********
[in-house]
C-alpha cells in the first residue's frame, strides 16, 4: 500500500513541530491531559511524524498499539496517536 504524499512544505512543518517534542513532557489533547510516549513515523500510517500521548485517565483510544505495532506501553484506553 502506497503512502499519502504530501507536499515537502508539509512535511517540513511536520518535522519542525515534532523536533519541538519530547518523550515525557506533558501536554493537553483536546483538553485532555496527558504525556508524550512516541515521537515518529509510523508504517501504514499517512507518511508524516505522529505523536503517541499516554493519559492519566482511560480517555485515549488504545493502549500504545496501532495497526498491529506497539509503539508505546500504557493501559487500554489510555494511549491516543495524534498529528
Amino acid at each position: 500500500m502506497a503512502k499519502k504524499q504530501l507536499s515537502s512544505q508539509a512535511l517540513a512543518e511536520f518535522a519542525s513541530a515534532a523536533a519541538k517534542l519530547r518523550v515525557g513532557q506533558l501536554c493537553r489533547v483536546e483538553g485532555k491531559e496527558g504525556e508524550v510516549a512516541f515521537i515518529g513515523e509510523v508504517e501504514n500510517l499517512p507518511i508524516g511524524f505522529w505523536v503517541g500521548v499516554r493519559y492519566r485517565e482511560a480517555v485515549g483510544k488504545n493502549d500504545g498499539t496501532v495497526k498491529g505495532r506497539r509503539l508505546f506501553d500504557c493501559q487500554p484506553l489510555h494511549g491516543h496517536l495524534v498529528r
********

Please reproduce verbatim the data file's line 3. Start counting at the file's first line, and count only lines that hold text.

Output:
Amino acid at each position: 500500500m502506497a503512502k499519502k504524499q504530501l507536499s515537502s512544505q508539509a512535511l517540513a512543518e511536520f518535522a519542525s513541530a515534532a523536533a519541538k517534542l519530547r518523550v515525557g513532557q506533558l501536554c493537553r489533547v483536546e483538553g485532555k491531559e496527558g504525556e508524550v510516549a512516541f515521537i515518529g513515523e509510523v508504517e501504514n500510517l499517512p507518511i508524516g511524524f505522529w505523536v503517541g500521548v499516554r493519559y492519566r485517565e482511560a480517555v485515549g483510544k488504545n493502549d500504545g498499539t496501532v495497526k498491529g505495532r506497539r509503539l508505546f506501553d500504557c493501559q487500554p484506553l489510555h494511549g491516543h496517536l495524534v498529528r